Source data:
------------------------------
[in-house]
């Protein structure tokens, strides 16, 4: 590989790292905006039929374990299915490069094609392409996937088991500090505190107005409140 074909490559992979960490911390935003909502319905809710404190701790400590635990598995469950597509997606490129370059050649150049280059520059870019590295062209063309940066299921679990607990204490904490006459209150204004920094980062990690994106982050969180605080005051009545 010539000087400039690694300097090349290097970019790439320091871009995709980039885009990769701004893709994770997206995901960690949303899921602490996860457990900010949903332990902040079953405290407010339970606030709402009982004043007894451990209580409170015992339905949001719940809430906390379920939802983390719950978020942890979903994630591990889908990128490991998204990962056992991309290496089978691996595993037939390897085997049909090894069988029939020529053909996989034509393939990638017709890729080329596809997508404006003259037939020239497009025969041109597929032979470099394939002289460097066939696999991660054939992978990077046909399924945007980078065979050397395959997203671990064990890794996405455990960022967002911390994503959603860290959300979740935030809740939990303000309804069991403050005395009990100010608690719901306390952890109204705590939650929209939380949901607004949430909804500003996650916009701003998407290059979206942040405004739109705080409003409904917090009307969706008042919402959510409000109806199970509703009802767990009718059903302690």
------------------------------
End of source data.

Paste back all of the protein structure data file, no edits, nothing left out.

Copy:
[in-house]
């Protein structure tokens, strides 16, 4: 590989790292905006039929374990299915490069094609392409996937088991500090505190107005409140 074909490559992979960490911390935003909502319905809710404190701790400590635990598995469950597509997606490129370059050649150049280059520059870019590295062209063309940066299921679990607990204490904490006459209150204004920094980062990690994106982050969180605080005051009545 010539000087400039690694300097090349290097970019790439320091871009995709980039885009990769701004893709994770997206995901960690949303899921602490996860457990900010949903332990902040079953405290407010339970606030709402009982004043007894451990209580409170015992339905949001719940809430906390379920939802983390719950978020942890979903994630591990889908990128490991998204990962056992991309290496089978691996595993037939390897085997049909090894069988029939020529053909996989034509393939990638017709890729080329596809997508404006003259037939020239497009025969041109597929032979470099394939002289460097066939696999991660054939992978990077046909399924945007980078065979050397395959997203671990064990890794996405455990960022967002911390994503959603860290959300979740935030809740939990303000309804069991403050005395009990100010608690719901306390952890109204705590939650929209939380949901607004949430909804500003996650916009701003998407290059979206942040405004739109705080409003409904917090009307969706008042919402959510409000109806199970509703009802767990009718059903302690």